We learned all too well in the first round that no playoff series lead is safe after the Kings crawled back from being down three games to zero. So it shouldn't be a massive surprise that the Penguins and Rangers are set for the first of what still could be four Game 7s in this second round.
No doubt the series looked over after Game 4, when the Rangers just finished losing a third straight game, second at Madison Square Garden, and just looked lost. They were lifeless, they had no jump and it looked like they had no more hope.
But desperation does a funny thing to a team and so here we are, getting ready for one final showdown at 7 ET Tuesday night in Pittsburgh. All of a sudden the desperation is there for a lot more than just the Rangers.
The Penguins winning the Stanley Cup is really starting to feel like a long time ago. Depending on your vantage point, perhaps that's because it was a long time ago; five years to be exact. They have only been to the conference finals once since then, failing to win a game last season against Boston.
So indeed, the pressure is on in Pittsburgh. Not only is it just about keeping the season alive and making the NHL's version of the final four, but at this point too it's about fighting for jobs. Or more like coaching for one.
Dan Bylsma has had a wealth of success behind the Pittsburgh bench. He coached them to that Stanley Cup and has tremendous regular-season success. But the problem hasn't been the regular season, it's winning the bigger games in the playoffs with more regularity ... and frequency.
Ron Cook of the Pittsburgh Post-Gazette believes this game is kinda important for Bylsma's future if he want to stay in Pittsburgh, and Cook is hardly alone.
But in other ways, Bylsma would deserve to take the fall. It's true, he led the Penguins to 109 points in the regular season -- their second-biggest number in franchise history -- despite losing 529 man-games to injury. It's also true he would be hired by another club in about 3 1/2 minutes. He's that highly regarded around the NHL.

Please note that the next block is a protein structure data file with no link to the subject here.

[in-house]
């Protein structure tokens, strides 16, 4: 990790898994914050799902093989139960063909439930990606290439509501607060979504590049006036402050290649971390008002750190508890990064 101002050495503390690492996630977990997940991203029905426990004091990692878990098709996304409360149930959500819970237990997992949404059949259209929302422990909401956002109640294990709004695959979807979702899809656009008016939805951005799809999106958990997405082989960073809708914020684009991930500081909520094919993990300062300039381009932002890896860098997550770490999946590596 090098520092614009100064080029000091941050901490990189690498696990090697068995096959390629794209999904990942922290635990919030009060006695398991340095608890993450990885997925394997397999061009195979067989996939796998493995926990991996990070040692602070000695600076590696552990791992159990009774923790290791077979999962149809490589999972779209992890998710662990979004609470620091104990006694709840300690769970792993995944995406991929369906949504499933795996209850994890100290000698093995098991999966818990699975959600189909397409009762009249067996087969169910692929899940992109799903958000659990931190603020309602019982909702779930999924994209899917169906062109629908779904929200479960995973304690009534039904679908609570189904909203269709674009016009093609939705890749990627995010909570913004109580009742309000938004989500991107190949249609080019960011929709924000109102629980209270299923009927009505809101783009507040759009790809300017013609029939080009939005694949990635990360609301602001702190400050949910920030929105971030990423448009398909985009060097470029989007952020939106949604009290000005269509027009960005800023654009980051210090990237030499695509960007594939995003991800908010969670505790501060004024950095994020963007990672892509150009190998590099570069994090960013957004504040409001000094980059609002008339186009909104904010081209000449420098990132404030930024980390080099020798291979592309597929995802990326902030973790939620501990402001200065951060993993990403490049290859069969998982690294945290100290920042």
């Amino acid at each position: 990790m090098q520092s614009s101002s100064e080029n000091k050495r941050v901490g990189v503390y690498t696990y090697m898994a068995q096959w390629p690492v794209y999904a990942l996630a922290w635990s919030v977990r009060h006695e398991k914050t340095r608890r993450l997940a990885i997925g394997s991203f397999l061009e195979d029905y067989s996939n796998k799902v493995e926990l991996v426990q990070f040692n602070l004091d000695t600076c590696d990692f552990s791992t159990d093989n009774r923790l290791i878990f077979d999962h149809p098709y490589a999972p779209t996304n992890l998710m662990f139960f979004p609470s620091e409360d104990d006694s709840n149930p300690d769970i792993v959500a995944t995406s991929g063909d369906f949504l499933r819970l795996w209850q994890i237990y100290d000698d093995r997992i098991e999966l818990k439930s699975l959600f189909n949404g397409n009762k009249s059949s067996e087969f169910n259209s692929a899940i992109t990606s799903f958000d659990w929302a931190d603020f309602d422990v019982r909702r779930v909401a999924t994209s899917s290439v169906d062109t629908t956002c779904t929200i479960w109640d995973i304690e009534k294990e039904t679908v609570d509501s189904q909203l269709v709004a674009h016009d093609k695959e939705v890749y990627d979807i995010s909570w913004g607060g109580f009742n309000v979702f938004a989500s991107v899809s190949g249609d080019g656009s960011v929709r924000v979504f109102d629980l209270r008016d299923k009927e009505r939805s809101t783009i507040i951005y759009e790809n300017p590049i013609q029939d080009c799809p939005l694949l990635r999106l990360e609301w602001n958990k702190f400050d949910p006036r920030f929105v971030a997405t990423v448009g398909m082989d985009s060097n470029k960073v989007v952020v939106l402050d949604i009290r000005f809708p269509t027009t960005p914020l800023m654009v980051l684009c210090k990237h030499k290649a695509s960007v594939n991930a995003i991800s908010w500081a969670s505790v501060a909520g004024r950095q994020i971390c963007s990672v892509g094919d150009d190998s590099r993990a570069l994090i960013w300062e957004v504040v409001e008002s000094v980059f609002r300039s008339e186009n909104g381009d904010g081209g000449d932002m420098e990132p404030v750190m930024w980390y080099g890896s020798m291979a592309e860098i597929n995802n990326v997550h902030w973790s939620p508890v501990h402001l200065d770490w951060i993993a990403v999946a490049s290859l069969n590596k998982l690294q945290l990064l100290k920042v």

But if the Penguins lose tonight, it will be the fifth consecutive year they will have been eliminated from the playoffs by a lower seed. They will be just 4-5 in postseason series since they won the Stanley Cup in 2009 under Bylsma. This elimination, should it happen, will hurt more than most because the Penguins had what seemed to be a secure 3-1 series edge.
No ownership can be expected to put up with that underachievement. Bylsma will have to go if the Penguins lose tonight even though he has a contract for two more seasons.
It's tough to see it any other way at this point. Losing this series, which seemed so close to over just a few days ago, would be one more straw on the camel's back, likely one too many.
Inarguably, there would be a lot of people to blame, not just Bylsma, but the coach is always the easiest to fall without losing the solid foundation they do have with their core group. Obviously it would be best for everybody involved to make all of it a moot point and just win.
Getting that win is going to be a challenge against a Rangers team that has built up loads of Game 7 experience and, not to mention, has played some very good hockey the past two games. Old Uncle Mo is with the team in white on Tuesday night, if you believe it carries over at all.
This core group of Rangers have won four consecutive Game 7s including one last round against Philadelphia. Henrik Lundqvist? Oh, he just had a tidy goals against average of 1.00 in his five Game 7 starts and a save percentage of .963.
His counterpart, Marc-Andre Fleury? Well he has numbers about in line with his playoff form with a save percentage of .901. After back-to-back shutouts in Games 3 and 4, Fleury has allowed nine goals on 78 shots, an .885 clip.
Game 7 is synonymous with drama and high stakes, Tuesday night should have just a bit more of both.